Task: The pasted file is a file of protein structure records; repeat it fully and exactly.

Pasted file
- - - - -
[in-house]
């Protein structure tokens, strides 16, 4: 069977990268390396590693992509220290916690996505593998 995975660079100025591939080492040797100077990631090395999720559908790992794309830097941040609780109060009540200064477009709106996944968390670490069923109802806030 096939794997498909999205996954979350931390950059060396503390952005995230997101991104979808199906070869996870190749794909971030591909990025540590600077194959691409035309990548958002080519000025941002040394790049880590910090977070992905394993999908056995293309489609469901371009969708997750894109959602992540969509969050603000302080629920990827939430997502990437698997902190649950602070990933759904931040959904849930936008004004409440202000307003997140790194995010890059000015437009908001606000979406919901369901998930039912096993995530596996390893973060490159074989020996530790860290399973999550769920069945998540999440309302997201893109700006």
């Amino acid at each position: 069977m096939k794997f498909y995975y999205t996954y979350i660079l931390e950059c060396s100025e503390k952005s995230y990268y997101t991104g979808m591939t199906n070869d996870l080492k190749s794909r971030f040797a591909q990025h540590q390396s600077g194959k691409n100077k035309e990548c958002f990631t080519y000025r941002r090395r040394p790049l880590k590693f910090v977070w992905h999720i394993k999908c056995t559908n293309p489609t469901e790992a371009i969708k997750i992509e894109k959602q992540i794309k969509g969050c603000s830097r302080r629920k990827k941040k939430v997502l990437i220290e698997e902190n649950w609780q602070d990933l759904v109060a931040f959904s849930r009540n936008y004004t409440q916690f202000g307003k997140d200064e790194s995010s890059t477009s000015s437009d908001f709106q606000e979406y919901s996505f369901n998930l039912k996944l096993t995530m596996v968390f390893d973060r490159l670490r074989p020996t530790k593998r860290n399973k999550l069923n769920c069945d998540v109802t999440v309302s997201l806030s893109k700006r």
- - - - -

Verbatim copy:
[in-house]
């Protein structure tokens, strides 16, 4: 069977990268390396590693992509220290916690996505593998 995975660079100025591939080492040797100077990631090395999720559908790992794309830097941040609780109060009540200064477009709106996944968390670490069923109802806030 096939794997498909999205996954979350931390950059060396503390952005995230997101991104979808199906070869996870190749794909971030591909990025540590600077194959691409035309990548958002080519000025941002040394790049880590910090977070992905394993999908056995293309489609469901371009969708997750894109959602992540969509969050603000302080629920990827939430997502990437698997902190649950602070990933759904931040959904849930936008004004409440202000307003997140790194995010890059000015437009908001606000979406919901369901998930039912096993995530596996390893973060490159074989020996530790860290399973999550769920069945998540999440309302997201893109700006």
């Amino acid at each position: 069977m096939k794997f498909y995975y999205t996954y979350i660079l931390e950059c060396s100025e503390k952005s995230y990268y997101t991104g979808m591939t199906n070869d996870l080492k190749s794909r971030f040797a591909q990025h540590q390396s600077g194959k691409n100077k035309e990548c958002f990631t080519y000025r941002r090395r040394p790049l880590k590693f910090v977070w992905h999720i394993k999908c056995t559908n293309p489609t469901e790992a371009i969708k997750i992509e894109k959602q992540i794309k969509g969050c603000s830097r302080r629920k990827k941040k939430v997502l990437i220290e698997e902190n649950w609780q602070d990933l759904v109060a931040f959904s849930r009540n936008y004004t409440q916690f202000g307003k997140d200064e790194s995010s890059t477009s000015s437009d908001f709106q606000e979406y919901s996505f369901n998930l039912k996944l096993t995530m596996v968390f390893d973060r490159l670490r074989p020996t530790k593998r860290n399973k999550l069923n769920c069945d998540v109802t999440v309302s997201l806030s893109k700006r």